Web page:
Welcome to the blog of the Botanical Society of Scotland
We launched in May 2020. We wanted to provide a focal point for members, in view of the cancellation of our usual programme of visits and lectures. Through this blog, we are hoping to supplement the information available on our main website, our Facebook pages and our News publication.
So far, we have had a steady flow of blogs, and we introduced ‘Plant of the Week’ in which we feature a species which you may easily find on your walks. Feel free to submit a blog article to us, preferably with at least one image. Send us a message through the contact form and we will get back to you.
Our main field activity at present is to gather data for our Urban Flora Project (https://www.botanical-society-scotland.org.uk/Urban_Flora_of_Scotland), so part of the blog will be about this, and we hope to encourage more of you to participate.
To help newcomers, we have also added a LEARN page, which will be further developed in the coming weeks and we hope will be a valuable resource.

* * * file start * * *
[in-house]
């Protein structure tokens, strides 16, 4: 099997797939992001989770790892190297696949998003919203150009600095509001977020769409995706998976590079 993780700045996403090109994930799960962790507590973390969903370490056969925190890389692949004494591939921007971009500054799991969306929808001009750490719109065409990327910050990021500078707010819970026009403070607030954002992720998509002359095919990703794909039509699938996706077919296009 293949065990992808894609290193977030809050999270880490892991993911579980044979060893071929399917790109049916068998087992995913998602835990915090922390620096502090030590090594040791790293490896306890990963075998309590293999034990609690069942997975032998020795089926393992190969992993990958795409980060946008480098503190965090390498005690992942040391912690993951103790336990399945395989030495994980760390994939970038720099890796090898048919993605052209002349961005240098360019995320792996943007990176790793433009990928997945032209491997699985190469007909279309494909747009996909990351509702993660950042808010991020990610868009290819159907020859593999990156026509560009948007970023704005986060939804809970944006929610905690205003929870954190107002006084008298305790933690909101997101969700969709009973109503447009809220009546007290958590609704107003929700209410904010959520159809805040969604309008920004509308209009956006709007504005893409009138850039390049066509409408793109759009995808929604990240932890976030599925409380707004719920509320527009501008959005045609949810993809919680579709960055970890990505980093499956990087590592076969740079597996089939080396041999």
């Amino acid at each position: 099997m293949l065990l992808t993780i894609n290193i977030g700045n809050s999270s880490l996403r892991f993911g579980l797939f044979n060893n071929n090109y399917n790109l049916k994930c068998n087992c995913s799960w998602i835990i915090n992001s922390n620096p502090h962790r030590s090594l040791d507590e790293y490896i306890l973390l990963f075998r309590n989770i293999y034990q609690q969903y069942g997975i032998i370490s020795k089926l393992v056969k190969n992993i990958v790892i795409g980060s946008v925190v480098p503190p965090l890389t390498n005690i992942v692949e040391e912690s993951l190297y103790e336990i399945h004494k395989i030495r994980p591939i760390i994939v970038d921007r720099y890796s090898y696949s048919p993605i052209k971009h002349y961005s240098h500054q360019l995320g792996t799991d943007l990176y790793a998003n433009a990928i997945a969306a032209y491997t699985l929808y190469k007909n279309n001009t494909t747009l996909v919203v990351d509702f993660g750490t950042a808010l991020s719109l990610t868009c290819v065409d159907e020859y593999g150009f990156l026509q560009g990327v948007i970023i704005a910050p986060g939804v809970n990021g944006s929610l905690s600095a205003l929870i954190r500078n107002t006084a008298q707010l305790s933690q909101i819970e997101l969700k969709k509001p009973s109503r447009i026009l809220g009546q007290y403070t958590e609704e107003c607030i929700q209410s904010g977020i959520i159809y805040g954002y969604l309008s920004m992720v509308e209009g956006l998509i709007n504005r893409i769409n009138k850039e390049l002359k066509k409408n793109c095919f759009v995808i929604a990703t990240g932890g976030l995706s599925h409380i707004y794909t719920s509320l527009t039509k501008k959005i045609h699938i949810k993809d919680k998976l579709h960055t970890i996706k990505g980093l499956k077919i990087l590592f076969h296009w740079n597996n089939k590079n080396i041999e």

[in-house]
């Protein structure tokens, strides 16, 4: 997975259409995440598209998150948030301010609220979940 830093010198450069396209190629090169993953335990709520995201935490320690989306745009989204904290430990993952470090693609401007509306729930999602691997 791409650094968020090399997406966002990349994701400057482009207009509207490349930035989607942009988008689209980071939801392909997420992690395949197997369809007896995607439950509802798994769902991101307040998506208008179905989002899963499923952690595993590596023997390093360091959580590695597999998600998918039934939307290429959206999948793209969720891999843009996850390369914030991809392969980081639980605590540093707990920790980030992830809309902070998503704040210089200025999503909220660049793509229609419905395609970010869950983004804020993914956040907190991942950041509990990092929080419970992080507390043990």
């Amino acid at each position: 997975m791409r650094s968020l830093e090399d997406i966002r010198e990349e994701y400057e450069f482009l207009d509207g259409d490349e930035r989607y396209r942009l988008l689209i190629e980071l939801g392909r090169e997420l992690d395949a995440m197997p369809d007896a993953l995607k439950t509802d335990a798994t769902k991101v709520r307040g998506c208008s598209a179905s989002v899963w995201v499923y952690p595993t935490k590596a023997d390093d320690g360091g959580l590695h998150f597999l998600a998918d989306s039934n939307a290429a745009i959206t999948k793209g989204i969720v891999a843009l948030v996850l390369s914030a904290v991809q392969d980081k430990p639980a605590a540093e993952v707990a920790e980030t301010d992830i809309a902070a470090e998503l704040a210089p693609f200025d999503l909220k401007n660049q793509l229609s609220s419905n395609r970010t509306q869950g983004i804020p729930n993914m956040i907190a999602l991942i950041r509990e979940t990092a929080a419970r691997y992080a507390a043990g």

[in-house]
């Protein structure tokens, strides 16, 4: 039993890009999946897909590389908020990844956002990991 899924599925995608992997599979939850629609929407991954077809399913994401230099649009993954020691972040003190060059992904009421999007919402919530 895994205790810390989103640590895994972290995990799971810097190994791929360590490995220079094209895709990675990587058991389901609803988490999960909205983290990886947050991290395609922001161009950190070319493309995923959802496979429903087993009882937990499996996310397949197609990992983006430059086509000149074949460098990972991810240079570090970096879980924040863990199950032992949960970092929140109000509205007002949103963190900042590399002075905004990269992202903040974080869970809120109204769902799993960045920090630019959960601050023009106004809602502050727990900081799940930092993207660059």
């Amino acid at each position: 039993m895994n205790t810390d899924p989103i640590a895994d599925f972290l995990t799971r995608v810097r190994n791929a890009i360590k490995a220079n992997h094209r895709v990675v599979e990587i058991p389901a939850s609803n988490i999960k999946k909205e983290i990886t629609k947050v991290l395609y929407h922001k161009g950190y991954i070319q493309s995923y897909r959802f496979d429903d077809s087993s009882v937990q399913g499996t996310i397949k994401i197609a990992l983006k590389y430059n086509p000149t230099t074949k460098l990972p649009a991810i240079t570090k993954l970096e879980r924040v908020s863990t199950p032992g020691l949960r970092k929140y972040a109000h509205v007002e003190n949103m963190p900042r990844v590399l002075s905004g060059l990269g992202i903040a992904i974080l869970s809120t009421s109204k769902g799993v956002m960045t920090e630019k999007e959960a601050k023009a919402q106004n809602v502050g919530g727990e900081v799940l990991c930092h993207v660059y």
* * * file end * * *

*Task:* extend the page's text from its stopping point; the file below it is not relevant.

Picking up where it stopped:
Don’t forget, our website (https://www.botanical-society-scotland.org.uk/) is useful for basic information about us and provides access for our members to our BSS News and our international journal Plant Ecology and Diversity. Our Facebook page https://www.facebook.com/groups/botsocscot/ is enjoyed by many people.
The white dead-nettle, another winter-flowering plant, is a member of the Lamiaceae, a family which contains many of our culinary herbs. Although their common names are similar, the stinging-nettle belongs to a completely different family. Read on to learn more.
You can still see a few wild plants in flower. Some are blooming reluctantly, some seem to have mistaken the seasons, but a few are thriving and flowering quite naturally despite freezing conditions.
Groundsel, one of the most common native plants, in flower even in mid-winter needs little introduction. Its sticky relative suggests the question, why sticky?
Snowberry’s fruits are as white as snow, highly visible in winter months. Why are they ignored by birds?
Brian Ballinger has encountered this scarce species many times in the Scottish Highlands. This week he shares his knowledge with us.
Brian Ballinger has been recording flowers in East Ross during all twelve months of the year. He shows there is plenty to record, even in the winter.
Get new content delivered directly to your inbox.